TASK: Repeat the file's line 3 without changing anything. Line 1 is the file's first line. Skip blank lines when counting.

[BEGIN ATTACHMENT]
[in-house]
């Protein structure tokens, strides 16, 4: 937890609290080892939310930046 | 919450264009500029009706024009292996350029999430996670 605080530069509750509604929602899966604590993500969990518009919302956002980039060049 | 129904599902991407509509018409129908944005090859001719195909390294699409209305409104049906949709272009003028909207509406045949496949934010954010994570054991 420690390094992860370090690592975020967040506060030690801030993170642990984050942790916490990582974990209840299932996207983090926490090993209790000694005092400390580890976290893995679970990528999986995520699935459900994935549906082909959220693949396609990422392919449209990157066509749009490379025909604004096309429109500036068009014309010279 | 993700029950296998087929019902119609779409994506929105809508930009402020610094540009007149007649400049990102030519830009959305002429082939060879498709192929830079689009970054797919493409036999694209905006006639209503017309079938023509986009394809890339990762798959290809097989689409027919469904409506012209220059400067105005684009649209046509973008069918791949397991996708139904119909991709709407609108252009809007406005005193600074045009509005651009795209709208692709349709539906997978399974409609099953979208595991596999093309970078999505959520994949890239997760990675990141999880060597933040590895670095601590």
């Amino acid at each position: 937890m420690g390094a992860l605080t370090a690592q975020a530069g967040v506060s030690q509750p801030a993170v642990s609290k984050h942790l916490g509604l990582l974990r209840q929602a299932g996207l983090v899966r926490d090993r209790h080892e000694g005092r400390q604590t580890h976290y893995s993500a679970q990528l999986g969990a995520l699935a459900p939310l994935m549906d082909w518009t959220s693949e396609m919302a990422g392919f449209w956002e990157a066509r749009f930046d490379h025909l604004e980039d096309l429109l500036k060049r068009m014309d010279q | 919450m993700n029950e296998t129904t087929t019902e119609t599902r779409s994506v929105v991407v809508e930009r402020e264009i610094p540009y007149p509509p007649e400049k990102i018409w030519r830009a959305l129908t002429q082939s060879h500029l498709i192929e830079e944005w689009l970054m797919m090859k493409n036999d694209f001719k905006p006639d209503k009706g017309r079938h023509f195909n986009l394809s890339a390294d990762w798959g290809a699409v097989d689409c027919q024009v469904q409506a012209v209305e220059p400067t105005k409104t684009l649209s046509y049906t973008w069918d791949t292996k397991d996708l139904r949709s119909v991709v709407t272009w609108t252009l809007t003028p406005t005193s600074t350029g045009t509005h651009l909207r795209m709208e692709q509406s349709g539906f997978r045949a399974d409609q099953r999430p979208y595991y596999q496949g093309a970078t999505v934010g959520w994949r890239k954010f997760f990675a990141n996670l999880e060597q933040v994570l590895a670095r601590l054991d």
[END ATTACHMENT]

């Amino acid at each position: 937890m420690g390094a992860l605080t370090a690592q975020a530069g967040v506060s030690q509750p801030a993170v642990s609290k984050h942790l916490g509604l990582l974990r209840q929602a299932g996207l983090v899966r926490d090993r209790h080892e000694g005092r400390q604590t580890h976290y893995s993500a679970q990528l999986g969990a995520l699935a459900p939310l994935m549906d082909w518009t959220s693949e396609m919302a990422g392919f449209w956002e990157a066509r749009f930046d490379h025909l604004e980039d096309l429109l500036k060049r068009m014309d010279q | 919450m993700n029950e296998t129904t087929t019902e119609t599902r779409s994506v929105v991407v809508e930009r402020e264009i610094p540009y007149p509509p007649e400049k990102i018409w030519r830009a959305l129908t002429q082939s060879h500029l498709i192929e830079e944005w689009l970054m797919m090859k493409n036999d694209f001719k905006p006639d209503k009706g017309r079938h023509f195909n986009l394809s890339a390294d990762w798959g290809a699409v097989d689409c027919q024009v469904q409506a012209v209305e220059p400067t105005k409104t684009l649209s046509y049906t973008w069918d791949t292996k397991d996708l139904r949709s119909v991709v709407t272009w609108t252009l809007t003028p406005t005193s600074t350029g045009t509005h651009l909207r795209m709208e692709q509406s349709g539906f997978r045949a399974d409609q099953r999430p979208y595991y596999q496949g093309a970078t999505v934010g959520w994949r890239k954010f997760f990675a990141n996670l999880e060597q933040v994570l590895a670095r601590l054991d």